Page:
Have you ever asked yourself why there are so many sequels? I’m sure you have at least once gone, “Why is that getting another movie?” Do we really need four chipmunk movies? How many ice ages have we actually had?
You probably have an inkling that the answers relates to money. “Toy Story” was a hit, everyone loved it, they will pay to see another one, so we’ll make another. There’s also the new trend of splitting the final film of a series into two parts. That scene isn’t always because there was too much story to do the original justice in one film. I believe Harry Potter was the only one that warranted a part 1 and 2. But that ploy is all about money. We know people will pay to see it. While this holds true for the majority of sequels, that isn’t usually the biggest driving factor.
Hollywood is afraid to take risks. Sequels, adapting an existing work, and remakes diminish the amount of risk involved in a project. It takes a lot of time and money to make a movie (and TV show, but we’ll focus on the big screen). There needs to be a valid reason for taking a risk on a project, that’s why we currently live in the age of sequels and books-to-film. Hollywood needs to guarantee that they will make back at least what they dump into a project. They read all sorts of scripts that push the envelope and would make great films, but if they don’t know for sure that people will pay to sit through it, they won’t touch it.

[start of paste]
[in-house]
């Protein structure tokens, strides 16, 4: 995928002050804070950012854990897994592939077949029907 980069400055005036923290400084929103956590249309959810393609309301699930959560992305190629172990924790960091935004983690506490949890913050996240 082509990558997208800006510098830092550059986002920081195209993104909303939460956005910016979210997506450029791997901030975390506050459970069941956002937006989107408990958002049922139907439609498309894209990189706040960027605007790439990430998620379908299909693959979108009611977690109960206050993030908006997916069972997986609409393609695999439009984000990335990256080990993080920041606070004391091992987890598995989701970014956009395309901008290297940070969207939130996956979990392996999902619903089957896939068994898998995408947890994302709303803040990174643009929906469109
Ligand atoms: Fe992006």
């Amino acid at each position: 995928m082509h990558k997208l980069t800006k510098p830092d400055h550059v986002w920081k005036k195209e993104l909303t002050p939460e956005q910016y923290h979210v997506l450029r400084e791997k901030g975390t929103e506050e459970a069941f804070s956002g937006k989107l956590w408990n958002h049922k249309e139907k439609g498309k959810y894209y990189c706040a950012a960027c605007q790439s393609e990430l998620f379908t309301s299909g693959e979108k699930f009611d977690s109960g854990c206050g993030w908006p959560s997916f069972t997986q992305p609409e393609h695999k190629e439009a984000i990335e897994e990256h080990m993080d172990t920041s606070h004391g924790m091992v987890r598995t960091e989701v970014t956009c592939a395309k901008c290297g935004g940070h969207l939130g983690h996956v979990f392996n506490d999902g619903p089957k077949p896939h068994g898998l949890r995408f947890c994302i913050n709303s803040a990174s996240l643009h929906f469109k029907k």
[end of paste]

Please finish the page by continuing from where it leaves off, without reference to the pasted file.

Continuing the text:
Are sequels a bad thing? No, as long as they are well done. There are a lot of instances where the second film is worse than the original. For example, Temple of Doom, Quantum of Solace, Cars 2. But this isn’t always the case. There have been some really great sequels over the years; including, The Dark Knight Rises, Godfather II, and Empire Strikes Back.
To sum it up, Hollywood doesn’t like to take risks unless they know that people will pay to see it. They don’t want to make something that they think would be a blockbuster, only to have it be a flop. So if you see a trailer that is different, if it appeals it you, go out and see it in theaters. Show that the originality is worth the risk. Only then will we stop seeing so many sequels to things that don’t really need a sequel.